Yung Joc recalls backlash he received from family and friends following the release of a Forbes list he was featured on.
While topping Forbes’ Richest Rappers list might seem like quite the feat, Atlanta rapper Yung Joc says topping that particular list in 2006 turned out to be “the worst thing that could have ever happened” to him.
The former Bad Boy South artist made it to the #20 spot on the list and says that the publication revealing that he made $10 million in one year put him on bad terms with a lot of people, including family members.
Joc even went on to compare his issues with friends and family following the release of the list to a skit on “Chappelle's Show.”
“That was the worst thing that could have ever happened for me,” Yung Joc said. “That Forbes list shit. You had people who may have come to me and asked to borrow $1,000. And where I was able to give them $1,000. After that shit came out niggas was hitting me like ‘Damn, my nigga, I asked you for a stack. You could have gave me 10.’ What? You know what I’m saying? People was looking at it like ‘Damn, you been short changing me all this time. Damn, my nigga, you asking for deals and shit. You asking for me to show you some love and give you the hookup. And you made 10 million?’ It made people really upset with me, dog. I never seen no shit like this in my life.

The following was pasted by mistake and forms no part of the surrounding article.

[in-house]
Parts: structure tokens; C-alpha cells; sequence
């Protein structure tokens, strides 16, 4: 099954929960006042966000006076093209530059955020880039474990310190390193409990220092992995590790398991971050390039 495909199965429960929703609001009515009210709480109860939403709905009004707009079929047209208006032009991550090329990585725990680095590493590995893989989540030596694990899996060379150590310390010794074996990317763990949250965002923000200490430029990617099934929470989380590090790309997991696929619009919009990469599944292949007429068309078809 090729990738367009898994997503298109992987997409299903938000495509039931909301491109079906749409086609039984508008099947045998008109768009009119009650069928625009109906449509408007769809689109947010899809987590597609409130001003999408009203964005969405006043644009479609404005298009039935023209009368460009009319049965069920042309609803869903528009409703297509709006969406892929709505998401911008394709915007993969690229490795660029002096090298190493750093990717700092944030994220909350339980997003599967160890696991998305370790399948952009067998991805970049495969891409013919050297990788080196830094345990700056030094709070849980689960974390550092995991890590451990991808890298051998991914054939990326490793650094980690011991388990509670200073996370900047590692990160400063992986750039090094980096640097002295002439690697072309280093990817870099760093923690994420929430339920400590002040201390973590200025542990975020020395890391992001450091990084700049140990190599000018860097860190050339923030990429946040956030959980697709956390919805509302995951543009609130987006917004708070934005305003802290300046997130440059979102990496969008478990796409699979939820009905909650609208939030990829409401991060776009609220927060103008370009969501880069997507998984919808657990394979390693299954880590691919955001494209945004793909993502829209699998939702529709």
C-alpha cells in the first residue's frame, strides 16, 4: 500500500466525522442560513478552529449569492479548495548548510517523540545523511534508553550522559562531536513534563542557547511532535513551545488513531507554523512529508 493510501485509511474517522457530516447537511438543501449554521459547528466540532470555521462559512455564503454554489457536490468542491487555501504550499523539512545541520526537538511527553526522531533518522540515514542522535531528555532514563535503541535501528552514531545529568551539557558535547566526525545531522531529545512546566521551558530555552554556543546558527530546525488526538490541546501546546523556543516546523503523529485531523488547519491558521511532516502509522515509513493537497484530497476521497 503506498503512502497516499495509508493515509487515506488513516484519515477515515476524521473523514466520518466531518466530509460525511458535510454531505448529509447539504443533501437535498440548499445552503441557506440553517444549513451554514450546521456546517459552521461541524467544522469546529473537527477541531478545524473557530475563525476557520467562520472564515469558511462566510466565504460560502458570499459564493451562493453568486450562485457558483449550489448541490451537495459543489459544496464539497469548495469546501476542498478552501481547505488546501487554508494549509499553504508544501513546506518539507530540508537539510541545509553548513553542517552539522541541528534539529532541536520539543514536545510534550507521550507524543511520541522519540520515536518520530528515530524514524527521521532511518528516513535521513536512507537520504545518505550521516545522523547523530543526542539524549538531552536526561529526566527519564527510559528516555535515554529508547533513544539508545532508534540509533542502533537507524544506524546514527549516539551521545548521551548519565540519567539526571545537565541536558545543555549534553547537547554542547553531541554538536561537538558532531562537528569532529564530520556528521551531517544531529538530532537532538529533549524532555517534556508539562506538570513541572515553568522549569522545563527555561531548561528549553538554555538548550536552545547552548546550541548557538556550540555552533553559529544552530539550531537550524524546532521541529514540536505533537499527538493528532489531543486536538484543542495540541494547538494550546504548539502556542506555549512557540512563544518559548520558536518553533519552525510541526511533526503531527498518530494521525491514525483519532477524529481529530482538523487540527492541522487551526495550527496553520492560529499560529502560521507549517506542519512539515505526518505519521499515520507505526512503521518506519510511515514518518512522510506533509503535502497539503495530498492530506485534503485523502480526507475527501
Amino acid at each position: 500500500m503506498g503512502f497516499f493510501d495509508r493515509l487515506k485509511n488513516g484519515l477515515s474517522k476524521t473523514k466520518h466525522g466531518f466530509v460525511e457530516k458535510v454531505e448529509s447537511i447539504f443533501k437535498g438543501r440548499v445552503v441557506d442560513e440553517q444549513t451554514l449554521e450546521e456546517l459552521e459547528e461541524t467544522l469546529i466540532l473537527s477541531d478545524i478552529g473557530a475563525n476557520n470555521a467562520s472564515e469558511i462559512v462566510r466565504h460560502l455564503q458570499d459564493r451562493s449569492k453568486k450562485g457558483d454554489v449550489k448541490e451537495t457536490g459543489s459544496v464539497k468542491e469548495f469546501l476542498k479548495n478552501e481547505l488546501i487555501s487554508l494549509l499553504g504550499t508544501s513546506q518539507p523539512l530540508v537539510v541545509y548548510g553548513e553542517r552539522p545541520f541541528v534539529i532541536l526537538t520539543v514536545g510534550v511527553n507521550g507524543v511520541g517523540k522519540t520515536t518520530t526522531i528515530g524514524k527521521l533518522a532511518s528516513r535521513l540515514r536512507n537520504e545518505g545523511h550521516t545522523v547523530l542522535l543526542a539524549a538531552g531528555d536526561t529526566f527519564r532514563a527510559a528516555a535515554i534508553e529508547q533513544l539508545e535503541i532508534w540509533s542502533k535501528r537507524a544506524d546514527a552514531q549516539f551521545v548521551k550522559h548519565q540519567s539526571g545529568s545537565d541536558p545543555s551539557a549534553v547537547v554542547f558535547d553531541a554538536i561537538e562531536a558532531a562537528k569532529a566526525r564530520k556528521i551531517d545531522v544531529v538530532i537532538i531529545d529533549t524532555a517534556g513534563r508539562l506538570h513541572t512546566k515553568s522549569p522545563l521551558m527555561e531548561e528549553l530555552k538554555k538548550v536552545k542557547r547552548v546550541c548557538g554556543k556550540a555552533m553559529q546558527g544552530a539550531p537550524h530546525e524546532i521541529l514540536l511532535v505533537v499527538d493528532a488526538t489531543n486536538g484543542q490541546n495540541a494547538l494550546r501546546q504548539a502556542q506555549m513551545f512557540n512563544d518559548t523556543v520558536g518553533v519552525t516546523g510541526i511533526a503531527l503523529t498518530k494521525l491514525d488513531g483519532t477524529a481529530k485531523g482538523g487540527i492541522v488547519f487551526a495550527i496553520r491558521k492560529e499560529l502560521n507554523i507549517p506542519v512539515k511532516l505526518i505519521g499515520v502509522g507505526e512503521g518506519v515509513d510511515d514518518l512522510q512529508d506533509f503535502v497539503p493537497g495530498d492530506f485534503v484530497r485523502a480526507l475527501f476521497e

“It’s almost like when Dave Chappelle did that skit on the show of his self,” he added. “And he went in to get a haircut and it was like $1,000 for a haircut. Everybody was overcharging em because they knew he had did that 40, 50-million-dollar deal…Even family started looking at me differently. Like ‘Damn, you ain’t did nothing for me and you made $10 million?’ It was just the worst thing ever, Vlad.”
Yung Joc later detailed how he was able to earn $10 million in the span of one year. According to the College Park, Georgia rapper, touring provided a great deal of income.
“By the time ‘It’s Going Down’ had took off I was on like two, three tours at one time,” Joc said. “Going to a city and you do a daytime show for some kids and these people pay you 20, 25,000. And then at night you do the arena for the adults…And you talking about you look up and I’m getting 30,000. It’s like 50,000 in one day. You do the math. It really wasn’t hard. But just as fast as the money was coming, the money was going because you still had to promote yourself. I feel like that’s why I was successful the way I was. I ate a very long time. I’m still eating. I get publishing checks monthly, quarterly. You know what I’m saying? So, it wasn’t hard.”
Yung Joc’s interview with Vlad TV can be found below.